Well, we do plan to cross Oceans so we "need" a lot of the bigger stuff you speak of...we have a 6 person Switlik Offshore life raft, an ACR EPRIB, a long-range SSB radio, an INMARSAT satellite phone and a "ditch bag" in which we carry basic survival gear; fishing line and hooks, mirror, mylar 'blankets', flashlights, a can opener, small medical kit....etc. We plan to add more to it as we go. Safety is NOT cheap, but it is well worth the peace of mind! Good luck!

Sandee said...

We don't go sailing in the ocean. It's too dangerous in our opinion. We'll go out the San Francisco Golden Gate Bridge but we want to see land at all times.

We have and wear life vests at all times when under power. We don't have a raft, but should. We have a radio and know how to use it in case of emergency.

I'm sure there are plenty of resources to assist you in having the right emergency equipment to keep you as safe a possible.

Have a terrific day. :)

rob said...

Being close to land doesnt mean too much, as a guy sank in the English channel ( how much closer to land on two sides of you can you get) and was found in his liferaft off Rio I believe, about 4000 miles away I forget his name!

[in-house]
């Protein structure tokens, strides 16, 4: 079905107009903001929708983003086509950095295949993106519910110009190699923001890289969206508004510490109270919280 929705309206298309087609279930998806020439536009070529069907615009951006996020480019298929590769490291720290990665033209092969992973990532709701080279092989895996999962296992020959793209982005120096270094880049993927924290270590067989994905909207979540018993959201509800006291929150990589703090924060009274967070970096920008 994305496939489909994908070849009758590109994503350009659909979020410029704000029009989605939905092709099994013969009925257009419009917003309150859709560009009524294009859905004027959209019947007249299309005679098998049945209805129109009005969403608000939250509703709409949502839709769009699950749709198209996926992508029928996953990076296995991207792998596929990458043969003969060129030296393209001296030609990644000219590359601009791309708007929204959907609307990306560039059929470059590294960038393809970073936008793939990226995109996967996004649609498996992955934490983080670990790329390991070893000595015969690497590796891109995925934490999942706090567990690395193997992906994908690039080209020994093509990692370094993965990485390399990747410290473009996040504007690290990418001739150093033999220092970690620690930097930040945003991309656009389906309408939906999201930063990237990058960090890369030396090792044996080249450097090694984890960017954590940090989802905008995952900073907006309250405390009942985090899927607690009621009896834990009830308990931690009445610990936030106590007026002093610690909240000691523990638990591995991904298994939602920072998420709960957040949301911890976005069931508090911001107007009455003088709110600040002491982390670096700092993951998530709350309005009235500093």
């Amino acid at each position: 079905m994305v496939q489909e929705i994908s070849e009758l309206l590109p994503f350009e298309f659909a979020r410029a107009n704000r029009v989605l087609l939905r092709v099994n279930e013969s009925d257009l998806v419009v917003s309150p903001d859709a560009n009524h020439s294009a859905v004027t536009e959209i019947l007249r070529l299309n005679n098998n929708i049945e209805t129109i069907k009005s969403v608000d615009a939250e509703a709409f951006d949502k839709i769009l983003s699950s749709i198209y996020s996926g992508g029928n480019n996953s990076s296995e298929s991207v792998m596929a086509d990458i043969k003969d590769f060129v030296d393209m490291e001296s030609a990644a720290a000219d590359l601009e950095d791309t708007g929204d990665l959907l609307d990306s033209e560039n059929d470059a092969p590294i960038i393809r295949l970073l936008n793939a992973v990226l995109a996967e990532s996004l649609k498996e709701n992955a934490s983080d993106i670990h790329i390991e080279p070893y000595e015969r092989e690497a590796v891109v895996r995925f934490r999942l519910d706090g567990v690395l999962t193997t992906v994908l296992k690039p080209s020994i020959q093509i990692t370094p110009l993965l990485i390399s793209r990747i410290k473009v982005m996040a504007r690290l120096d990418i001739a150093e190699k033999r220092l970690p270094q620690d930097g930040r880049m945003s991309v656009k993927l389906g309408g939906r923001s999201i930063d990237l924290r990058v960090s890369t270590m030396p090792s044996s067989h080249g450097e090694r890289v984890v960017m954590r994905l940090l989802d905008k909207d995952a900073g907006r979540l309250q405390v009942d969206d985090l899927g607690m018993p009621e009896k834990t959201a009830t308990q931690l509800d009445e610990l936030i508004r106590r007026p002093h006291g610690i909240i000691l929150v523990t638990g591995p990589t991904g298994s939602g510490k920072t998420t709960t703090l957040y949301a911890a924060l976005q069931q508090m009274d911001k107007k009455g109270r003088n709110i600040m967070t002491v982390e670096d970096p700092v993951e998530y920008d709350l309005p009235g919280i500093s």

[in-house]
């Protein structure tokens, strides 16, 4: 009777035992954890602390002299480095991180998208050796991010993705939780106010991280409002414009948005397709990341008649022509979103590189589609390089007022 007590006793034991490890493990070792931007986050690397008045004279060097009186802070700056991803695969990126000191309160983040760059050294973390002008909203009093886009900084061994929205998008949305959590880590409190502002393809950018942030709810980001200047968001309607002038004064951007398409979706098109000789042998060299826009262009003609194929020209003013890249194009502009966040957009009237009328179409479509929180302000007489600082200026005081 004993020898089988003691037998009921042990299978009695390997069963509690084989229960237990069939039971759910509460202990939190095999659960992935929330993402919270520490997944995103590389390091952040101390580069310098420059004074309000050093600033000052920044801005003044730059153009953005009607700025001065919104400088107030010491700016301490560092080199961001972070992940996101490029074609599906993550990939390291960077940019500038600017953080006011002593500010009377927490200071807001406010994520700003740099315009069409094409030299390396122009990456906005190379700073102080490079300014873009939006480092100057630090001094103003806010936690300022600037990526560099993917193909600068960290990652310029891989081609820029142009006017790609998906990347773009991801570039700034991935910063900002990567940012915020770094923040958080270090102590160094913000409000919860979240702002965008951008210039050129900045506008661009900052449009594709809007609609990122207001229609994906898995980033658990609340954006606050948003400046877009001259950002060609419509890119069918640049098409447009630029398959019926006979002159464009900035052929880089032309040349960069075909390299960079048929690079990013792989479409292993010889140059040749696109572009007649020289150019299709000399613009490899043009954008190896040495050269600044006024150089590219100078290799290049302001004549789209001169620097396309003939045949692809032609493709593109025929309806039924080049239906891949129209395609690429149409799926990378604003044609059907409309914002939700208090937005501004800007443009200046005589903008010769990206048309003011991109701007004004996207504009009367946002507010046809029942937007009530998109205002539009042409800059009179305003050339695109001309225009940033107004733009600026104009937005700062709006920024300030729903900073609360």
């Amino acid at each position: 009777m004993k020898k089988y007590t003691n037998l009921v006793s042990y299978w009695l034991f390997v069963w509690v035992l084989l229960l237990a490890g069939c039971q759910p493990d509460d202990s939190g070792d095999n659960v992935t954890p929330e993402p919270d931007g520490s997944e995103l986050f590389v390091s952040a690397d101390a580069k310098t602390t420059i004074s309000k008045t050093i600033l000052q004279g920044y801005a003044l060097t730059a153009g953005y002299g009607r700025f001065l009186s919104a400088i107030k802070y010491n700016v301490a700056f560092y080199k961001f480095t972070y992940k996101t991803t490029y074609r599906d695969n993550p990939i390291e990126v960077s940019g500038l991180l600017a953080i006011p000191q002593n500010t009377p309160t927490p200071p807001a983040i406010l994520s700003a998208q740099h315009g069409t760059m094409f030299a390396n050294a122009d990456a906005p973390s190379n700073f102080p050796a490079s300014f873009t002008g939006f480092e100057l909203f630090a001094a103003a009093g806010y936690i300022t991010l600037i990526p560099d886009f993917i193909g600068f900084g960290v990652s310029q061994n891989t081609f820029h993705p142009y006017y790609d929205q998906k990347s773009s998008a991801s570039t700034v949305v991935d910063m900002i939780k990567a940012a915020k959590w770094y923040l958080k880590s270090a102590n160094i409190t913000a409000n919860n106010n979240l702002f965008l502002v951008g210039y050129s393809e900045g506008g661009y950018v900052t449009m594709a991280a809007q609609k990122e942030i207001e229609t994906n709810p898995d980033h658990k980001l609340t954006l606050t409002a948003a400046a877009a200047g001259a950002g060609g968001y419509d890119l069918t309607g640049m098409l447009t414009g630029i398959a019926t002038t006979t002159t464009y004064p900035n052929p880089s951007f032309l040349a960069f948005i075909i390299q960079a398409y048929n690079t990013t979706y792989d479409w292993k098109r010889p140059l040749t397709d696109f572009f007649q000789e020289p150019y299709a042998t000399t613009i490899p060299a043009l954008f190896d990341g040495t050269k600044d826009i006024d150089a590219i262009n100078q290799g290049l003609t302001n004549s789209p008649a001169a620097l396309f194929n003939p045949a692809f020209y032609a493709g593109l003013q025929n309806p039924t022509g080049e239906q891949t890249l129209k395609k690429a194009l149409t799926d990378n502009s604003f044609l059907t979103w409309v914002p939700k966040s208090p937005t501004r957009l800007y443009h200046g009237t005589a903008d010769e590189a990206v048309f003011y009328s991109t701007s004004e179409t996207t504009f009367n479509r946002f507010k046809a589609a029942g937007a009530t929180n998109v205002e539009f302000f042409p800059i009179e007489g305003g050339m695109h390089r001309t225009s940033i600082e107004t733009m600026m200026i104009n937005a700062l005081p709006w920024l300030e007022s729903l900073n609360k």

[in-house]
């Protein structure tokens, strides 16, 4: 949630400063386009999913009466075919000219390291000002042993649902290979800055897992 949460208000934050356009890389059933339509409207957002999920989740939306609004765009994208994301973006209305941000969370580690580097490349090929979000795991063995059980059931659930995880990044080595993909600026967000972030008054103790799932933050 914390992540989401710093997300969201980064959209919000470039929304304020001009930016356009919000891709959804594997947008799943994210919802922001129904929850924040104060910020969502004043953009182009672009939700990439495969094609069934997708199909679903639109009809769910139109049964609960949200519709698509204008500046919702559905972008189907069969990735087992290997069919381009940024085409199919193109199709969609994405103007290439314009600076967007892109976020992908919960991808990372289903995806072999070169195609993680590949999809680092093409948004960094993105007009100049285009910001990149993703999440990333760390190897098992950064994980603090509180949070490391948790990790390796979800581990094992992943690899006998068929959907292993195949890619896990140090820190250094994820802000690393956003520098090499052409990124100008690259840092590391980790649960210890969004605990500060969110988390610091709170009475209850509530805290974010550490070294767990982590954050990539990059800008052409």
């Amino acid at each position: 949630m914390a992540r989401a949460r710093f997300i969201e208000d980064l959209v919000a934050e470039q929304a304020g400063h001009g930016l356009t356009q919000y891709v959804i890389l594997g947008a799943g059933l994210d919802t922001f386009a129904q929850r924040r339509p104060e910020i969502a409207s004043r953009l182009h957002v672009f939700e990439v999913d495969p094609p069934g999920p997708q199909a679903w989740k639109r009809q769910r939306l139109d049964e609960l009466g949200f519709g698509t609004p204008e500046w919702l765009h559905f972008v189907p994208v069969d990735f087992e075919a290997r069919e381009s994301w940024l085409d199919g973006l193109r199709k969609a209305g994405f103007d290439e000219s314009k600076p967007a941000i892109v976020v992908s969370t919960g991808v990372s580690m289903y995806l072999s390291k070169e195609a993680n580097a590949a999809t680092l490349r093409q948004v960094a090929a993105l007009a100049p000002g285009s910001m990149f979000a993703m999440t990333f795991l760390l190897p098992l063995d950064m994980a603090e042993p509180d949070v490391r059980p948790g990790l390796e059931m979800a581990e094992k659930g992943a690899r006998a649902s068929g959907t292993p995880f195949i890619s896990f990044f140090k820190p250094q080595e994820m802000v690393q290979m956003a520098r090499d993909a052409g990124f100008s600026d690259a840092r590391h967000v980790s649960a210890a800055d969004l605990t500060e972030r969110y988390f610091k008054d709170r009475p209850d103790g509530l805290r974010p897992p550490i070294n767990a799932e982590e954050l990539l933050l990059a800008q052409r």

Important things are an easily deployable liferaft ( of the correct type) with an inflatable floor an Epirp of the correct frequency, a suitably filled grab bag!( there are many suggestions to be found on the net forums, most will never ever be used) warm clothing (even easily accessable immersion suits) solar stills, more than one as it will get washed away eventually, or punctured, maybe a small emergency pump type water maker will do the trick (unused ex military solar stills used to be available on the net? ) when the weather gets Really bad climb into your immersion suit and fight through it! 99.9999r% you will get through it, as it doesn`t last for ever! mostly its wind, noise and bumpy water, deploy a sea anchor put on your nav lights, learn to "heave" to, early on in your sailing career, along with the quick and efficient deployment and retreval of a sea anchor, some use retired (ex military once again) equipment chutes ( of a suitable size) with plenty of anti chafe on the line, which incidently needs to be long enough to situate your drogue in the water (with its fender afixed to the rim of it to keep it from sinking) three large waves away from the boat so quite long) to it where it passes through the fairlead. also on the line leading from the cockpit winch to the block, that allows you can alter the angle of the boat to the sea (the block being located to run free along the drogues tether line.